World War II prisoner of war camp - Stalag Luft I

Stalag Luft I Online


World War II - Prisoners of War - Stalag Luft I 

A collection of stories, photos, art and information on Stalag Luft I

The POW Stories
The Photos
The Roommates
The Art
The Poetry
The Newspaper
The Interrogators
The Guards
The Russians
The Evacuation
The Return
The Kriegies
Letters From Home
Books & Videos
POW Benefits
POW Medal
Research Tips
Allison's Thoughts
What's New


If you are a former Prisoner of War or a next of kin of a POW, we invite you to sign and leave your email address so others that come may find you. Please mention camp, compound, barracks and room numbers if possible.

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    During World War II approximately 8,939 Allied Airmen ( 7,588 American and 1,351 Royal Air Force ) were imprisoned by the Germans at Stalag Luft I in Barth, Germany.   
     All our lives we knew our father, Dick Williams, Jr. of Eufaula, Alabama, had been one of  those imprisoned at Stalag Luft I, but that was all we knew, until we decided to apply for his Prisoner of War Medal in September 1999. 
James Richard Williams, Jr. - World War II aerial gunner

    He never spoke of his combat experiences in the skies of Europe during World War II, and only rarely of his incarceration in a German prisoner of war camp.

    Our Dad died suddenly 36 years ago (June 10, 1979), taking his memories with him.   As adults our minds were full of questions we could no longer ask.   We turned to the Internet in search of our answers. 

    We would like to share with you what we have learned, as part of our ongoing research, on Stalag Luft I and Prisoners of War in World War II Germany.   What started out as a small 3 page tribute to our father has now grown to over 220 pages.  We hope you will find something of interest to you.

    This website is in remembrance of our Dad, James Richard (Dick) Williams, Jr., of Eufaula, Alabama. During World War II, as a young man, he flew with America's Mighty 8th Air Force.  He enlisted in the Army Air Corps and was sent for training as an aerial gunner to Drew Field in Tampa, Florida and Langley AFB in Virginia.  In July 1944 he was assigned to the 398th Bomb Group, 600th Bomb Squad stationed in Nuthampstead, England as a waist gunner on a B-17G.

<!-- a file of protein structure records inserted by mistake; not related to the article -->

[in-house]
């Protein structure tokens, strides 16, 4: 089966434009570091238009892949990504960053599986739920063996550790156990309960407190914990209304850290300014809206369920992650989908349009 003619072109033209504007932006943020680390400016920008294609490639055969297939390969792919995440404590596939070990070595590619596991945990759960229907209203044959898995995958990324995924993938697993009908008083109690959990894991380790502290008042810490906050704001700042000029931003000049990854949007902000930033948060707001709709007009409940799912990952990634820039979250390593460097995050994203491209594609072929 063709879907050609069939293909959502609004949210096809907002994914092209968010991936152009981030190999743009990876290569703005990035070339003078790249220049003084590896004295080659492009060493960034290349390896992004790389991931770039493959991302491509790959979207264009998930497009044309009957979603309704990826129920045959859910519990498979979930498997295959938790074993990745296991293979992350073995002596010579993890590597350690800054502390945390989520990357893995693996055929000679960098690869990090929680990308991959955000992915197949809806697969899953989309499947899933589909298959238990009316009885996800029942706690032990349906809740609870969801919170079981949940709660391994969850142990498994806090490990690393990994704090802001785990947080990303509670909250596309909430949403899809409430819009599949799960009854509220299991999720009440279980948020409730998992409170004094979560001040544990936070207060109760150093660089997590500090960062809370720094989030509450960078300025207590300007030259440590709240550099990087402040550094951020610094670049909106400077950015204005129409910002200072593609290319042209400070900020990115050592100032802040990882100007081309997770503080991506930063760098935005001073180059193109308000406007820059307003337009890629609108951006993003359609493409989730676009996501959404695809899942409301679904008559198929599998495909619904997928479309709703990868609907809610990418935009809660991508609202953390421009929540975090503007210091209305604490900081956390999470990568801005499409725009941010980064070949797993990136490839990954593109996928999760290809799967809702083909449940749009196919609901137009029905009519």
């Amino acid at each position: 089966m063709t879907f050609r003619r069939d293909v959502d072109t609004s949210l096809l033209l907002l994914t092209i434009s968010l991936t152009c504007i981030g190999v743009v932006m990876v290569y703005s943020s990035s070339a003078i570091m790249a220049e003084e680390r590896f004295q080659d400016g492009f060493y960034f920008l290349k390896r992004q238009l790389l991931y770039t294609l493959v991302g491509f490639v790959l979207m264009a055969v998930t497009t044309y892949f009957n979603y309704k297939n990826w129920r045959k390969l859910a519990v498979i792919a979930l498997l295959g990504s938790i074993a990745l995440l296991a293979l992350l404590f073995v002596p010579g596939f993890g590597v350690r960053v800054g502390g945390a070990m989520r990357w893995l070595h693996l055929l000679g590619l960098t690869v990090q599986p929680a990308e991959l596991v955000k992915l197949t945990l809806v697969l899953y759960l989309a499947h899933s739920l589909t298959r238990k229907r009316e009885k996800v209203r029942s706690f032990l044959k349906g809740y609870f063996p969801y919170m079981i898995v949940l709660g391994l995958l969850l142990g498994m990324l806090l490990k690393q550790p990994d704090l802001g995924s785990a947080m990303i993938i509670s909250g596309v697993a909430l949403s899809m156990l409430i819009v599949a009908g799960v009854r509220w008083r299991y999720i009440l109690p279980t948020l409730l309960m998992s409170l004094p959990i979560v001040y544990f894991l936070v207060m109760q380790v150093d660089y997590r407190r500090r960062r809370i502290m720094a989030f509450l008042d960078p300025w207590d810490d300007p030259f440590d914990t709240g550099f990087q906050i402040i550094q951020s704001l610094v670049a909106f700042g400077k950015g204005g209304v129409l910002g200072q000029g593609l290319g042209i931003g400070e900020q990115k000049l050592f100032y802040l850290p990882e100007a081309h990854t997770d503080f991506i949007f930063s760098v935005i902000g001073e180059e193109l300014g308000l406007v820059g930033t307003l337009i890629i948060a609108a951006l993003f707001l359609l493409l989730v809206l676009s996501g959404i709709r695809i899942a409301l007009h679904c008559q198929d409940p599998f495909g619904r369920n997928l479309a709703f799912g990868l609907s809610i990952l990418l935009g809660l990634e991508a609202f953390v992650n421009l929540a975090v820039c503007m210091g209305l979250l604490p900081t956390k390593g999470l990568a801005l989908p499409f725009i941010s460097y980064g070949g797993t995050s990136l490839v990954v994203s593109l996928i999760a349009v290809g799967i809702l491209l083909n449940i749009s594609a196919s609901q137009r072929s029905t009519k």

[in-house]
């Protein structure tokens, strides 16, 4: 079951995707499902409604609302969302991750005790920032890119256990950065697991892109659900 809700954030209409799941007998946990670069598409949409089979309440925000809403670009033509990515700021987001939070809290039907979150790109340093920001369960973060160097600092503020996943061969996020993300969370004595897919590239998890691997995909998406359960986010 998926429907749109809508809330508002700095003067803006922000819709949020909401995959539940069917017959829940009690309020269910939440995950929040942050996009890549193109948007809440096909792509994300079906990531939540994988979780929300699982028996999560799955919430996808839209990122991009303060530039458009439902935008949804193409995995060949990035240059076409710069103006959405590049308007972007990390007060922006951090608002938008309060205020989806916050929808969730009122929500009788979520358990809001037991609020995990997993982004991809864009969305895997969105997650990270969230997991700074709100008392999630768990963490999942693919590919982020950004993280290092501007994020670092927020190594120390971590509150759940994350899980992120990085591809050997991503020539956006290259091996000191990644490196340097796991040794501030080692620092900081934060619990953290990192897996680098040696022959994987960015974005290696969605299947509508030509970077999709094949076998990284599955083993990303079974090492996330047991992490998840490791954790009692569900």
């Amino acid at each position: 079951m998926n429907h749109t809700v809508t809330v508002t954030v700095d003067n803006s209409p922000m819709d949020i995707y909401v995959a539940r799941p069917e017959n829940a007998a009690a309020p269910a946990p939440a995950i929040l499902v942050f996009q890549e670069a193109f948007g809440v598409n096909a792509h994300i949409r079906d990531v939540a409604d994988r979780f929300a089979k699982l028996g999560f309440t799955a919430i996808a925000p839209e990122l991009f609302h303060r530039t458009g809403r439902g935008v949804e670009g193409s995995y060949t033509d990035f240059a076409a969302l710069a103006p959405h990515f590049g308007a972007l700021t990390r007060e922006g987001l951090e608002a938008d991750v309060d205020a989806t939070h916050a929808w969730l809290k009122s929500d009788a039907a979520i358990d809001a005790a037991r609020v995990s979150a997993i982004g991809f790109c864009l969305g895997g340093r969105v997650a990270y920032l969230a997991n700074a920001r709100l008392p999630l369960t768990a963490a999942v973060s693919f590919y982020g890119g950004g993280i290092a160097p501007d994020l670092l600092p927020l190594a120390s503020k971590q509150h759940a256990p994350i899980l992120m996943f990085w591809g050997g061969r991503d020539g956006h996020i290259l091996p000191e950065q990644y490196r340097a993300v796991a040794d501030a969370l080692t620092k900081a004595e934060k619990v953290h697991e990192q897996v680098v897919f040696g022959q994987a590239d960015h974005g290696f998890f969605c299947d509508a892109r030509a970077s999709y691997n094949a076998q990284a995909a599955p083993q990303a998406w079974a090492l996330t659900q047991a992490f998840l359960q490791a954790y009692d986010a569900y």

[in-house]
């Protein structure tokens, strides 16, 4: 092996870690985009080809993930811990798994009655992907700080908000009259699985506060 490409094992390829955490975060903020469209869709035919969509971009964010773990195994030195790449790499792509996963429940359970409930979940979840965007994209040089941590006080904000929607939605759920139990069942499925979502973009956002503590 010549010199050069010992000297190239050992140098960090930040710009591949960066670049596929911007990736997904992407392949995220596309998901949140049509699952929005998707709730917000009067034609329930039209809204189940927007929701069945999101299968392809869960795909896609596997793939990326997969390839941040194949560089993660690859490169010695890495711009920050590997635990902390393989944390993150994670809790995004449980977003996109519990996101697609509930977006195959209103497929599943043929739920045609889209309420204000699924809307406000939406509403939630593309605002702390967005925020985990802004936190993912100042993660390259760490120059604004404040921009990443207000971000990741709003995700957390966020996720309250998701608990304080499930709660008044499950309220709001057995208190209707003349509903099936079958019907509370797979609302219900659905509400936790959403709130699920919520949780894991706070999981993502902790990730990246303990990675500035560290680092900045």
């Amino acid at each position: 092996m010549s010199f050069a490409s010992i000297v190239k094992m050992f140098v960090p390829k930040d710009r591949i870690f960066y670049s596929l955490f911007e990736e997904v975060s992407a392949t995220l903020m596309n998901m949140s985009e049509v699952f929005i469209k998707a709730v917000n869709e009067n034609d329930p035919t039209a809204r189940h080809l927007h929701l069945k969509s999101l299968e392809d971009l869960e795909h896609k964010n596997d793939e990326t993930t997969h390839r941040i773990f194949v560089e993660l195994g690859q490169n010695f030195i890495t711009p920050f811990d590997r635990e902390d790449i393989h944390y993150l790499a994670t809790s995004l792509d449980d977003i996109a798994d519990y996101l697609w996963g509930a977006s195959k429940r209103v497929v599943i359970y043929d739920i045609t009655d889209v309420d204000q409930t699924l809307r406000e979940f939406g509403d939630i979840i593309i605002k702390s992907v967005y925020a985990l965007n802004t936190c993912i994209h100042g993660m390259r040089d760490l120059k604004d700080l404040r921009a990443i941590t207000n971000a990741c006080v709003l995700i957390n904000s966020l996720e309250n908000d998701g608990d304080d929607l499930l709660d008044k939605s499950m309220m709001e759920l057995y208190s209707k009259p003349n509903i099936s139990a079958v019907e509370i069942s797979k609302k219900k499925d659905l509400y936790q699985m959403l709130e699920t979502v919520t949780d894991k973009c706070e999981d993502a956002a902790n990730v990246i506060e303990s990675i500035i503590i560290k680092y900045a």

Anti-aircraft fire during WWII by Paul Canin

    At this time the men were required to complete 30 missions before being allowed to return home.  But on November 26, 1944 ( his 29th mission ), his plans to return home in time for Christmas came literally to a crashing end.  While flying in the lead, radar equipped (mickey) plane on a mission to Misburg, Germany, shortly after "bombs away", the plane was hit by flak (anti-aircraft fire).

    The pilot left formation as he tried desperately to get the plane under control and make his way back to England. The crew began to jettison everything they could find to lighten the load, but it became apparent that they would not be back in their warm beds in England that night, but rather would be a "guest" of Adolf Hitler's in Germany.  The pilot soon gave the "Bail Out" order and all ten parachuted and landed quite close together near the town of Detmold, Germany.

    They were quickly rounded up by the local townspeople and incarcerated.  After a brief glimpse of each other in solitary confinement at Dulag Luft (the Luftwaffe interrogation center) a few days later, when the doors were opened for a second, Dad never saw or heard from them again.

Click here to read the German eyewitness accounts - received 57 years after the crash! 

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Arrival at Stalag Luft I by Paul Canin


Dad's World War II prisoner of war photo taken at Dulag Luft

Dad's POW photo

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Listed below is an overview of what you can find on each page of our site. 


The POW Stories  - This page contains a collection of true short stories  written by POWs detailing their experiences during World War II, before and after their being shot down and imprisoned.   Some will make you laugh and some will make you cry.  In reading these you are struck by the incredible and horrific experiences of so many in the war and the common exhibition of tremendous personal valor. They are the stories of brave young men who defeated their fear and then defeated the cause of their fear.

The Photos  -
This page has photos taken at Stalag Luft I during World War II and photos from Heinrich Haslob (aka "Henry the butcher"), a German guard's personal photo album. They include photos of the tunnels the prisoners of war dug in escape attempts, the guards at Stalag Luft I, prisoners arriving at the train station, etc.  Also the Wilcox photos, after liberation Ken Wilcox took over the photo lab at Stalag Luft I and shares the photos he found there plus the ones that were taken after liberation.  Stalag Luft I Group Photos - 60 group photo shots taken at Stalag Luft I. 

The POW Roommates - A listing of the Prisoners of War at Stalag Luft I by rooms in the camp.  Note this is not a complete listing and we depend on your information to help complete this page.  Please let us know which compound, barracks and room you were held in.  We would like the names of any roommates that you can remember or have recorded in your YMCA log book.  Please send to us at or inquire where to send by regular mail. Click for South or West Compound  -  North 1 Compound  -  North 2 Compound  -  North 3 Compound

The POW Art - Watercolor drawings, cartoons, sketches and carvings made by the prisoners of war at Stalag Luft I during World War II.

The Poetry -  The poems found in the YMCA Wartime Logs kept by the Stalag Luft I POWs.  Mostly original poetry but the author frequently unknown.  This page also contains a small comic book on Roger Wilco's adventure as a prisoner of war Stalag Luft I .

The POW Newspaper  - POW-WOW (Prisoners Of War - Waiting On Winning) was the secretly printed camp newspaper at Stalag Luft I.   A single page newspaper (front and back) was printed daily and smuggled between barracks in a hollow wristwatch.  It stated it was to be read "silently, quickly and in groups of three".